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To: StarCMC

BTTT


29 posted on 06/29/2007 10:31:10 AM PDT by E.G.C.
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To: Young Werther

Amen I’ll bet some of the womwn and childern at Waco wish they could hve spent time at Gitmo instead of being barbecued!!!


30 posted on 06/29/2007 10:35:14 AM PDT by Plains Drifter (If guns kill people, wouldn't there be a lot of dead people at gun shows?)
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To: nicollo
This is not a chess game. It’s fixing serious, serious leadership errors during the 1990s

Great post.

31 posted on 06/29/2007 10:48:24 AM PDT by MNJohnnie (If you will try being smarter, I will try being nicer.)
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To: Just another Joe

Saddam started 2 regional wars, killed hundred of thousands if not millions and had drawn the USA into an open end military comitment to “Contanin” him.

Saddam was the biggest thread to the worlds political and economic stablity around. Even if we leave today, the world is much much much better off with him gone.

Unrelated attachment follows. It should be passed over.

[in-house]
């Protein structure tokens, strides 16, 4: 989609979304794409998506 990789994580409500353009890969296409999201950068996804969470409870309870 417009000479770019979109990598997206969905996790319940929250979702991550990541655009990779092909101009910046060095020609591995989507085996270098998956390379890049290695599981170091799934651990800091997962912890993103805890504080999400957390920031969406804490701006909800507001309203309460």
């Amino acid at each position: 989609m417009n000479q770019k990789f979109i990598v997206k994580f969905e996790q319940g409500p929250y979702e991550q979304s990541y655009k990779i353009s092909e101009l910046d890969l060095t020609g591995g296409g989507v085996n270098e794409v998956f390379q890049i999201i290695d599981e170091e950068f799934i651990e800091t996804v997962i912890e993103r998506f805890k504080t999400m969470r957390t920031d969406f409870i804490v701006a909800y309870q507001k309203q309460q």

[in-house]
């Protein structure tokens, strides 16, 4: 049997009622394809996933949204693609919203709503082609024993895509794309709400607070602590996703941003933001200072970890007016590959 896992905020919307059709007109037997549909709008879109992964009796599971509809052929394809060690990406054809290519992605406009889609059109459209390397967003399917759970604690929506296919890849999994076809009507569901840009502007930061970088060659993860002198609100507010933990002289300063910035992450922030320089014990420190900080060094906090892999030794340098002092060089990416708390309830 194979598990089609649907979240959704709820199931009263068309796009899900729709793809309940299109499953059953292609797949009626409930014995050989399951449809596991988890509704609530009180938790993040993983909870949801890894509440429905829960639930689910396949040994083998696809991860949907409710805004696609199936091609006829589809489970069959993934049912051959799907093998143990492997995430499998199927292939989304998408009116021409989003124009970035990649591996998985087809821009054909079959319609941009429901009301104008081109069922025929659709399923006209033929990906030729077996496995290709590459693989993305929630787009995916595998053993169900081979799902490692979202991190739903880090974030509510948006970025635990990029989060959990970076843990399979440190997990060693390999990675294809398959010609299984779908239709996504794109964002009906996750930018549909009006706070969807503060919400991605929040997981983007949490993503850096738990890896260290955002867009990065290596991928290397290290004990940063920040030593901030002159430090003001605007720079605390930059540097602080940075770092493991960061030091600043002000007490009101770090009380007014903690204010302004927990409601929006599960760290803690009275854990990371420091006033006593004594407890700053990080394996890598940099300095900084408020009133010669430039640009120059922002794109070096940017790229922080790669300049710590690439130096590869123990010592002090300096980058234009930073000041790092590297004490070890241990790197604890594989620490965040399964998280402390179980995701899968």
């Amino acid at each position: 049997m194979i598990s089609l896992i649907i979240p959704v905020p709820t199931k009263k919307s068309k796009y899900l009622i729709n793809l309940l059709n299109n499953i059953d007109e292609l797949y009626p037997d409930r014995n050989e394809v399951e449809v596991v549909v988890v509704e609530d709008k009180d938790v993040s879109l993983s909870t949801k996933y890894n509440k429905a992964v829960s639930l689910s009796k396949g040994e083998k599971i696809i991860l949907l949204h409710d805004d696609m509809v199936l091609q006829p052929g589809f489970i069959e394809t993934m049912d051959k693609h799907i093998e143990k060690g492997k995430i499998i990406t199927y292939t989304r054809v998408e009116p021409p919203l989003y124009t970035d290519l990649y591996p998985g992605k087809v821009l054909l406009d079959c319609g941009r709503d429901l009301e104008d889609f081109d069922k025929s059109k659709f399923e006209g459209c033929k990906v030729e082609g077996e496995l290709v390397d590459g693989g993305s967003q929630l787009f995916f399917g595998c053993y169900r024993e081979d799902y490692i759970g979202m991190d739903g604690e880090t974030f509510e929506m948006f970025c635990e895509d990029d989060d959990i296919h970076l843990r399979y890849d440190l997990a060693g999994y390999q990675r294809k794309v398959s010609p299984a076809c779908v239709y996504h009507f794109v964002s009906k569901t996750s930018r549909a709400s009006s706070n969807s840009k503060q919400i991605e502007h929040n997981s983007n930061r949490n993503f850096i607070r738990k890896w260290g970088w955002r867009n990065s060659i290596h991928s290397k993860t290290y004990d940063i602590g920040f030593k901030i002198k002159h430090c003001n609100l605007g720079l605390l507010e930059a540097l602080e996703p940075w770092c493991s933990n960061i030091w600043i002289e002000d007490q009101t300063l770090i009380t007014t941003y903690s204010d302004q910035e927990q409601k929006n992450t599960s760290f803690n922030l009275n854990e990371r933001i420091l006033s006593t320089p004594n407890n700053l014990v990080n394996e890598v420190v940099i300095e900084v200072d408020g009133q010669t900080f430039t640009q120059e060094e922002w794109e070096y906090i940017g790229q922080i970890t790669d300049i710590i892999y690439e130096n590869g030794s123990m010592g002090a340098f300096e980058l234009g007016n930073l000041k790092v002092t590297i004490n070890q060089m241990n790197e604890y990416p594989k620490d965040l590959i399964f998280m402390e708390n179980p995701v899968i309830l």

BEST answer is we stay and Iraq emerges as a viable stable democracy. But any answer that removes Saddam is a better answer then leaveing him around to make trouble.


32 posted on 06/29/2007 10:51:21 AM PDT by MNJohnnie (If you will try being smarter, I will try being nicer.)
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To: Just another Joe
The thing that we didn't think about is that there have been regional conflicts in this land for centuries that Sadham kept buried through the use of force. What we did not anticipate was that these regional conflicts would break free in such a short time, and we didn't have a overnment ready to go that would put them down in a hurry.

Well, I actually don't know to what extent these matters were or were not considered, pre-invasion. But, having said that, the concerns that you mention in your post do not, for me, outweigh what I consider to be the correct answers to the following questions.

1. After our nation was viciously attacked, why should Middle East regional conflicts have deterred us from taking quick, strong measures against those entities that our best intelligence indicated were serious threats to produce and/or abet even more serious attacks on the homeland? IMHO, they shouldn't have.

2. How much time did we have to overcome regional dysfunctions and prep standby governments-in-waiting for the day of liberation while our enemies were no doubt seeking access to the WMD that a mass-murdering, US hater of Saddam’s ilk gave every indication of holding/developing? IMHO, there was no time to waste trying to untangle the religio-political mess in the region.

As far as I'm concerned, more variety in the possible answers to these questions is perhaps understandable six or so years down the road; but things were much less flexible back at he starting point—9/11/’01.